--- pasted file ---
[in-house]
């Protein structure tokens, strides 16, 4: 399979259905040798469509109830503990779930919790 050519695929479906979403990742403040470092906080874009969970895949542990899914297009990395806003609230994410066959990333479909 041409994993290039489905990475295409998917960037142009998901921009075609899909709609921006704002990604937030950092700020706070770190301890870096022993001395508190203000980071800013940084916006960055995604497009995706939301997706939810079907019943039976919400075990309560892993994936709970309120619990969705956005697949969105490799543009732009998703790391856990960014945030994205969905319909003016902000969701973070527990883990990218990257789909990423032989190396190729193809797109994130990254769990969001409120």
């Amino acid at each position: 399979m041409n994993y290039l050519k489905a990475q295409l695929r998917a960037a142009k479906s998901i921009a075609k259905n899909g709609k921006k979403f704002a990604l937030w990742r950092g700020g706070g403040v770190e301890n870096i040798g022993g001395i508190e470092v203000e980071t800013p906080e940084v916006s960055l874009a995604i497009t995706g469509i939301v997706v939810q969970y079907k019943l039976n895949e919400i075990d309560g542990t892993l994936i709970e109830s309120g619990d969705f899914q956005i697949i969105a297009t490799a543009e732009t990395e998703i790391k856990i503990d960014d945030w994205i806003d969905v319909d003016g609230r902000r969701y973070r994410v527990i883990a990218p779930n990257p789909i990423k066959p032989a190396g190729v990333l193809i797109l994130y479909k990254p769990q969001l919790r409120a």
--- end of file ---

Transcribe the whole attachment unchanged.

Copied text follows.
[in-house]
């Protein structure tokens, strides 16, 4: 399979259905040798469509109830503990779930919790 050519695929479906979403990742403040470092906080874009969970895949542990899914297009990395806003609230994410066959990333479909 041409994993290039489905990475295409998917960037142009998901921009075609899909709609921006704002990604937030950092700020706070770190301890870096022993001395508190203000980071800013940084916006960055995604497009995706939301997706939810079907019943039976919400075990309560892993994936709970309120619990969705956005697949969105490799543009732009998703790391856990960014945030994205969905319909003016902000969701973070527990883990990218990257789909990423032989190396190729193809797109994130990254769990969001409120």
């Amino acid at each position: 399979m041409n994993y290039l050519k489905a990475q295409l695929r998917a960037a142009k479906s998901i921009a075609k259905n899909g709609k921006k979403f704002a990604l937030w990742r950092g700020g706070g403040v770190e301890n870096i040798g022993g001395i508190e470092v203000e980071t800013p906080e940084v916006s960055l874009a995604i497009t995706g469509i939301v997706v939810q969970y079907k019943l039976n895949e919400i075990d309560g542990t892993l994936i709970e109830s309120g619990d969705f899914q956005i697949i969105a297009t490799a543009e732009t990395e998703i790391k856990i503990d960014d945030w994205i806003d969905v319909d003016g609230r902000r969701y973070r994410v527990i883990a990218p779930n990257p789909i990423k066959p032989a190396g190729v990333l193809i797109l994130y479909k990254p769990q969001l919790r409120a």